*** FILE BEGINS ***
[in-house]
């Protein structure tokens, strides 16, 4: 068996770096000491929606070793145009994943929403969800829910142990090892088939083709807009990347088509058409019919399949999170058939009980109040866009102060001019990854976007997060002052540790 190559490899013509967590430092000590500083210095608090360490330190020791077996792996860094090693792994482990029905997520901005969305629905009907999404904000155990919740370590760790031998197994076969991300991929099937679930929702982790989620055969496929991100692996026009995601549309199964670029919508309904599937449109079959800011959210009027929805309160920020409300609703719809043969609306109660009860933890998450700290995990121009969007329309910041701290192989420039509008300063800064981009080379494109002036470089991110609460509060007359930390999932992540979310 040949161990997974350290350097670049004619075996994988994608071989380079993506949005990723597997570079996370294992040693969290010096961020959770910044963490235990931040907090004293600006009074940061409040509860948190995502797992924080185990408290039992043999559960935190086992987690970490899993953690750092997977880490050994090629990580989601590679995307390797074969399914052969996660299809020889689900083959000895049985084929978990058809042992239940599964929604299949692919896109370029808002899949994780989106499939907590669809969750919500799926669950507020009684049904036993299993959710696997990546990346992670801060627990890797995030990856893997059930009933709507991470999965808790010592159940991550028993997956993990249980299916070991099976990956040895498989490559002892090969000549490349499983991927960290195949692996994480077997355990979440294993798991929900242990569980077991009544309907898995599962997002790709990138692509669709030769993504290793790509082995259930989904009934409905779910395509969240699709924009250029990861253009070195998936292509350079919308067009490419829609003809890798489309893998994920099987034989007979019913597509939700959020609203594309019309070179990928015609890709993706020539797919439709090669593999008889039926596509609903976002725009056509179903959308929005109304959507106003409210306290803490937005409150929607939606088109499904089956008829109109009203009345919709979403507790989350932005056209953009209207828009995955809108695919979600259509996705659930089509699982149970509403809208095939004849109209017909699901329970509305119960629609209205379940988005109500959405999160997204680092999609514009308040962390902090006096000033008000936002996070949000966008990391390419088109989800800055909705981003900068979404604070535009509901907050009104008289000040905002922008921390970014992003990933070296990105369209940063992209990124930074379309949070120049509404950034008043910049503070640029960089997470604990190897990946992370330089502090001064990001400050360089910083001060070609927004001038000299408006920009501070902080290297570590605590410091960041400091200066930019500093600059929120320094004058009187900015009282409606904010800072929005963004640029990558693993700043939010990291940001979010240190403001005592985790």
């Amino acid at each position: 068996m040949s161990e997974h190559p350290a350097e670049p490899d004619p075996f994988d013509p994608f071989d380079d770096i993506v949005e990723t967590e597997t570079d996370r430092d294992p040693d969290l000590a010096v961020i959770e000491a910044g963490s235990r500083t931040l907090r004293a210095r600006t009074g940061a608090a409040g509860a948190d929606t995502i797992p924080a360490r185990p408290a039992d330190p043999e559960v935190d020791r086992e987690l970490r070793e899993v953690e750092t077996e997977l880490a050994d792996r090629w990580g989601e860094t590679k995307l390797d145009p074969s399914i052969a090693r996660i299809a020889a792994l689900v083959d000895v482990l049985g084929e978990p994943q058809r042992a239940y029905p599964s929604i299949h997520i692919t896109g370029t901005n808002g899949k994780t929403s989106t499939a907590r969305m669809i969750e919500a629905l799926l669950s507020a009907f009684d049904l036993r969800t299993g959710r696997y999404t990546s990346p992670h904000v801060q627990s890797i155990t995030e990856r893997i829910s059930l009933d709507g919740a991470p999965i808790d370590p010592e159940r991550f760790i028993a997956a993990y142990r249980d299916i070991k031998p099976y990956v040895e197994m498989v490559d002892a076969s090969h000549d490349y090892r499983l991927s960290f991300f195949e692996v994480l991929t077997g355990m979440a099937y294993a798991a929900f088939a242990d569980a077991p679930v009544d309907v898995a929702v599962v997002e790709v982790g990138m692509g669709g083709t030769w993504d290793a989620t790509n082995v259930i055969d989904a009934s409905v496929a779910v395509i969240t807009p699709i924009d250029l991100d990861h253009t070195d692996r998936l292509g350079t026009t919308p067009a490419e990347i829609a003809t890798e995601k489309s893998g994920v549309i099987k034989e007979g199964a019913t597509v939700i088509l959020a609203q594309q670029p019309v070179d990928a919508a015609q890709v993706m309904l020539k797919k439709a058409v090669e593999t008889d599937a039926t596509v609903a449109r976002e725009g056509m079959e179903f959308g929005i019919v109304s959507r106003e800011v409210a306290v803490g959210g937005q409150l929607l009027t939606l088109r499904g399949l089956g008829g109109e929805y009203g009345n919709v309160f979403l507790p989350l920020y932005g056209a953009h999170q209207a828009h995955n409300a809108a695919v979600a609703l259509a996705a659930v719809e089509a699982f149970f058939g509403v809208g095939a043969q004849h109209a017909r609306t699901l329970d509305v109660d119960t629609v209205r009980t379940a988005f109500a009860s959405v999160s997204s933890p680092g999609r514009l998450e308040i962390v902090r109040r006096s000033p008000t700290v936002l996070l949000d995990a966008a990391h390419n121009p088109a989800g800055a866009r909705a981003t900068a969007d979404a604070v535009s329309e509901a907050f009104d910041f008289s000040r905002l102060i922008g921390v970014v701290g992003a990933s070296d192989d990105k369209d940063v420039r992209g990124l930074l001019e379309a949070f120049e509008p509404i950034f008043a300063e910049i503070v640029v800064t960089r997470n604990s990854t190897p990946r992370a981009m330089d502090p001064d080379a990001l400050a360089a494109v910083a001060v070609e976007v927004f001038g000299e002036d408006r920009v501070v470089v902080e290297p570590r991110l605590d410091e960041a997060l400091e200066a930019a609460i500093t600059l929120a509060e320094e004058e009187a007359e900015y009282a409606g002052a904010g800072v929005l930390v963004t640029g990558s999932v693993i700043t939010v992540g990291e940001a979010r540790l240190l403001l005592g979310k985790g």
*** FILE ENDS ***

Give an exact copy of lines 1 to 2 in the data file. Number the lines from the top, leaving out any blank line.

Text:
[in-house]
């Protein structure tokens, strides 16, 4: 068996770096000491929606070793145009994943929403969800829910142990090892088939083709807009990347088509058409019919399949999170058939009980109040866009102060001019990854976007997060002052540790 190559490899013509967590430092000590500083210095608090360490330190020791077996792996860094090693792994482990029905997520901005969305629905009907999404904000155990919740370590760790031998197994076969991300991929099937679930929702982790989620055969496929991100692996026009995601549309199964670029919508309904599937449109079959800011959210009027929805309160920020409300609703719809043969609306109660009860933890998450700290995990121009969007329309910041701290192989420039509008300063800064981009080379494109002036470089991110609460509060007359930390999932992540979310 040949161990997974350290350097670049004619075996994988994608071989380079993506949005990723597997570079996370294992040693969290010096961020959770910044963490235990931040907090004293600006009074940061409040509860948190995502797992924080185990408290039992043999559960935190086992987690970490899993953690750092997977880490050994090629990580989601590679995307390797074969399914052969996660299809020889689900083959000895049985084929978990058809042992239940599964929604299949692919896109370029808002899949994780989106499939907590669809969750919500799926669950507020009684049904036993299993959710696997990546990346992670801060627990890797995030990856893997059930009933709507991470999965808790010592159940991550028993997956993990249980299916070991099976990956040895498989490559002892090969000549490349499983991927960290195949692996994480077997355990979440294993798991929900242990569980077991009544309907898995599962997002790709990138692509669709030769993504290793790509082995259930989904009934409905779910395509969240699709924009250029990861253009070195998936292509350079919308067009490419829609003809890798489309893998994920099987034989007979019913597509939700959020609203594309019309070179990928015609890709993706020539797919439709090669593999008889039926596509609903976002725009056509179903959308929005109304959507106003409210306290803490937005409150929607939606088109499904089956008829109109009203009345919709979403507790989350932005056209953009209207828009995955809108695919979600259509996705659930089509699982149970509403809208095939004849109209017909699901329970509305119960629609209205379940988005109500959405999160997204680092999609514009308040962390902090006096000033008000936002996070949000966008990391390419088109989800800055909705981003900068979404604070535009509901907050009104008289000040905002922008921390970014992003990933070296990105369209940063992209990124930074379309949070120049509404950034008043910049503070640029960089997470604990190897990946992370330089502090001064990001400050360089910083001060070609927004001038000299408006920009501070902080290297570590605590410091960041400091200066930019500093600059929120320094004058009187900015009282409606904010800072929005963004640029990558693993700043939010990291940001979010240190403001005592985790």